October 05, 2020



The global pandemic, the financial crisis and the racial justice movement have gripped the world this year, knocking climate change out of the spotlight. But in these conjoined crises lies a glimmer of hope: The opportunity to build back our economy, nation and world better by creating a blueprint for a sustainable future.

With three simultaneous crises demanding attention, it may seem foolish to focus on another one, but Earth’s temperature continues to rise at an alarming pace. The 10 hottest years ever recorded have all occurred since 1998, with 2020 likely to be among the hottest. In May of this year, the concentration of carbon dioxide in the atmosphere increased to the highest level ever recorded in human history. This year’s record-breaking wildfire season on the West Coast is yet another reminder of the devastating consequences of climate change.

The aggregate cost of billion-dollar natural disasters in the U.S. more than quadrupled from the 1980s to the 2010s. For every 1-degree Celsius increase, the combined value of market and nonmarket damages across the U.S. economy is about 1.2% of the gross domestic product.

With the federal government’s Paris Accord withdrawal date imminent, it is more important than ever for states to take the lead to ensure the solvency and liquidity of the financial institutions they regulate.

New York state has become a global leader in combating climate change. Under the Climate Leadership and Community Protection Act, the state aims to reach a carbon neutral economy by 2050, and it recently announced the $50 billion Empire Building Challenge, which will improve the efficiency of existing multifamily and commercial high-rise buildings and significantly reduce their carbon footprint.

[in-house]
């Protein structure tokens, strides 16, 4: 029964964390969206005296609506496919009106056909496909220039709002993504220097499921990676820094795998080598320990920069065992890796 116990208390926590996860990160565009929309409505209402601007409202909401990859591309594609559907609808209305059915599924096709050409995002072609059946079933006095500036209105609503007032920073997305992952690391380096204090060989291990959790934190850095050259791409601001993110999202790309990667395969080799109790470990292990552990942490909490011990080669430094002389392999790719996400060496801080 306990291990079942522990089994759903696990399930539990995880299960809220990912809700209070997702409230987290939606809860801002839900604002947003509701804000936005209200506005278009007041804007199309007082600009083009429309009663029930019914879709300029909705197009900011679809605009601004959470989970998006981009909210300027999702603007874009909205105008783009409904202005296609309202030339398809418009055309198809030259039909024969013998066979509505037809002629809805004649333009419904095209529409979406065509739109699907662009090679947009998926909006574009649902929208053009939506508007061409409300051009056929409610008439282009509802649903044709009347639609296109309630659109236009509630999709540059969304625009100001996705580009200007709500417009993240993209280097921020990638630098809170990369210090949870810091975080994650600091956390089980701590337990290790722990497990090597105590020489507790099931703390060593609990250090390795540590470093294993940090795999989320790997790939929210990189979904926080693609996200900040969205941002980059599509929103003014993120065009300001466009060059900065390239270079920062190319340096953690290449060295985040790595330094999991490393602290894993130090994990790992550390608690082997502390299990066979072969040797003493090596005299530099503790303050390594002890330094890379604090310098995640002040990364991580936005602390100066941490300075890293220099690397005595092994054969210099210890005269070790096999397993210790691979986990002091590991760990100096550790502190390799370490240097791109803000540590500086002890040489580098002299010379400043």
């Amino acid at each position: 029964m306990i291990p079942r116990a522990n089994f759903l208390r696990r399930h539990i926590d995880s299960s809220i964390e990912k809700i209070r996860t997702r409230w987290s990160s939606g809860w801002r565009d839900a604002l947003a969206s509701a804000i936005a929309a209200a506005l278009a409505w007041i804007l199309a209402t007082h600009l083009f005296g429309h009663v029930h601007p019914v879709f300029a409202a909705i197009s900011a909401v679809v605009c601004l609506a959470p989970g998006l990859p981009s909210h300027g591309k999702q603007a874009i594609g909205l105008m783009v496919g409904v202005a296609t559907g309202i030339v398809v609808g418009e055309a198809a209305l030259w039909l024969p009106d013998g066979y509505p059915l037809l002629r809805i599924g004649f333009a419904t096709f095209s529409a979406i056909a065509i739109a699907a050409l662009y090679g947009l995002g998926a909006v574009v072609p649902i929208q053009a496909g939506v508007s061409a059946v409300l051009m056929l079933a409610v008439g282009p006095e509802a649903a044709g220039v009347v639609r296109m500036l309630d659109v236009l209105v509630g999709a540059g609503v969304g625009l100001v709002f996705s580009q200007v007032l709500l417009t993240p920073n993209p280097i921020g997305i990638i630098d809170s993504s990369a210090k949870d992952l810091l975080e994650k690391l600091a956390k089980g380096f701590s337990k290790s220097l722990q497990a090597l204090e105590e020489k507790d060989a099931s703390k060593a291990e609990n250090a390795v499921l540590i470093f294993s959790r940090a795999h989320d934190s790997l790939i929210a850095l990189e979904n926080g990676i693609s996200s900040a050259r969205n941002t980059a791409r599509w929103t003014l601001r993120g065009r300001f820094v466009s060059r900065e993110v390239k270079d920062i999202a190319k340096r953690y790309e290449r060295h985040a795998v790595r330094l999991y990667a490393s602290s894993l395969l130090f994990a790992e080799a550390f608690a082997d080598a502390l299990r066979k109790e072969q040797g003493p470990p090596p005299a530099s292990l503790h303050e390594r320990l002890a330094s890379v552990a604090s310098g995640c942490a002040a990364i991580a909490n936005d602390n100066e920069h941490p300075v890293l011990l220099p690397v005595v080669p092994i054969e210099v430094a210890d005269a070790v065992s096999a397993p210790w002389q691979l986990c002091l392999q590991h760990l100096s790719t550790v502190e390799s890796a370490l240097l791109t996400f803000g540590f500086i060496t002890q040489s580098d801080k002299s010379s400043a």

My agency, the state Department of Financial Services, is working with industry and other regulators to support New York’s efforts on climate change. We have urged the insurance industry to start factoring in the financial risks from climate change into all of its management, operations and business strategies. To help, we have established a comprehensive set of expectations on managing the risks from climate change.

There’s no time to waste. The U.S. has fallen behind Europe in climate-related regulation.

We are following international best practices in these efforts. To publicly demonstrate New York’s support for sustainable insurance aims, the Financial Services Department recently became a supporting institution of the United Nations Environment Programme Finance Initiative Principles for Sustainable Insurance.

And we’re here to help the industry catch up. We partnered with the New York State Energy Research and Development Authority to accelerate the creation of innovative insurance and financial products to speed up the development and deployment of key low-carbon technologies.

The Financial Services Department also is looking at climate change through the lens of consumer protection and racial equity and working on solutions there too. No one is immune to the risks posed by climate change, but it disproportionally affects disadvantaged communities, including low-income communities and communities of color, feeding into the vicious circle of social inequality.

As we work to recover from the pandemic and the financial crisis and address racial injustice, government and industry need to seize this opportunity to develop and integrate climate change policies that create an even more sustainable world for future generations.   

The clock is ticking. 

Linda Lacewell is the superintendent of the state Department of Financial Services and a member of Gov. Andrew Cuomo's Cabinet.